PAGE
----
This old (but good) review by Thomas Sugrue is the next-best-thing Napoleon Hill had to actually including the entire biography of Mohammed, the “Father” of Islam. It is a lesson in persistence, featured here in this review feature.
Potency To Persistence
If you are keenly interested in studying the strange power which gives potency to persistence, read a biography of Mohammed, the Father of Islam (in particular the one written by Essad Bey). This brief review of that book, written by Thomas Sugrue and published many years ago in the Herald-Tribune, will provide a preview of the rare treat in store for those who take the time to read the entire story of one of the most astounding examples of the power of persistence known to civilization. It is a most important read for us today as the world reaches out for a better understanding of this religion to which its believers themselves persist so strongly in nurturing. A better understanding of the Prophet Mohammed, his persistence and acceptance of all believers, can only help to clarify the true intentions of his people.
THE LAST GREAT PROPHET
Reviewed by Thomas Sugrue
“Mohammed was a prophet, but he never performed a miracle. He was not a mystic; he had no formal schooling; he did not begin his mission until he was forty. When he announced that he was the Messenger of God, bringing word of the true religion, he was ridiculed and labeled a lunatic. Children tripped him and women threw filth upon him. He was banished from his native city, Mecca, and his followers were stripped of their worldly goods and sent into the desert after him. When he had been preaching ten years he had nothing to show for it but banishment, poverty and ridicule. Yet before another ten years had passed, he was dictator of all Arabia, ruler of Mecca, and the head of a New World religion which was to sweep to the Danube and the Pyrenees before exhausting the impetus he gave it. That impetus was three-fold: the power of words, the efficacy of prayer and man’s kinship with God.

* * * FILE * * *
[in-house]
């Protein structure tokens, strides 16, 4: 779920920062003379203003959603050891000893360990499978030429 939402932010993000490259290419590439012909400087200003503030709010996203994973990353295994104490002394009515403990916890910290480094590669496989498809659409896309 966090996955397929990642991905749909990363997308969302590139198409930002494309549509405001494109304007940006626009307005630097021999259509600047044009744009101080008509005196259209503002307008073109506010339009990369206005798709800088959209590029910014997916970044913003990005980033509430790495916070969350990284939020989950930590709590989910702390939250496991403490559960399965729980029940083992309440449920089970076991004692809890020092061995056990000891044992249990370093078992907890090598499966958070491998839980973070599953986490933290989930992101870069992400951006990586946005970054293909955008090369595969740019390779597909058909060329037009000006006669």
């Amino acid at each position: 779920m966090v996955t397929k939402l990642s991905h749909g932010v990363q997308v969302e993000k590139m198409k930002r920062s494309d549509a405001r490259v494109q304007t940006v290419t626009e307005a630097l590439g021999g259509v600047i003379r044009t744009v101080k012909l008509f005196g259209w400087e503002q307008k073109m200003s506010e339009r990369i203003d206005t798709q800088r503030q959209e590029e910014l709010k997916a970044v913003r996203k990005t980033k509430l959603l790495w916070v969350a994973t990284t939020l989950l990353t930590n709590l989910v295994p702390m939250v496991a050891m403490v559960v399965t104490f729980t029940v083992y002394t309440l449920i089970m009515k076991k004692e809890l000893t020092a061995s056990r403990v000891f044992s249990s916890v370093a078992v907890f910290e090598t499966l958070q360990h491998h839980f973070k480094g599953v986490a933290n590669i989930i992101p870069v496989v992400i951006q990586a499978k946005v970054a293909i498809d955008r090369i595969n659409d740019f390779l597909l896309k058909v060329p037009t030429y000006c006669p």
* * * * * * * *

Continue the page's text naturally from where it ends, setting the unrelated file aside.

“His career never made sense. Mohammed was born to impoverished members of a leading family of Mecca. Because Mecca, the crossroads of the world, home of the magic stone called the Caaba, great city of trade and the center of trade routes, was unsanitary, its children were sent to be raised in the desert by Bedouins. Mohammed was thus nurtured, drawing strength and health from the milk of nomad, vicarious mothers. He tended sheep and soon hired out to a rich widow as leader of her caravans. He traveled to all parts of the Eastern World, talked with many men of diverse beliefs and observed the decline of Christianity into warring sects. When he was twenty-eight, Khadija, the widow, looked upon him with favor, and married him. Her father would have objected to such a marriage, so she got him drunk and held him up while he gave the paternal blessing. For the next twelve years Mohammed lived as a rich and respected and very shrewd trader. Then he took to wandering in the desert, and one day he returned with the first verse of the Koran and told Khadija that the archangel Gabriel had appeared to him and said that he was to be the Messenger of God.
The Story Continued
I’d originally thought to include the review here in its entirety, but it would make for a very long post; and so, we’ll continue with this review and wrap up chapter 9 of Napoleon Hill‘s updated Think and Grow Rich in our next Mindset Mastery installment. But if you can’t wait, of course feel free to download the full text of the book!
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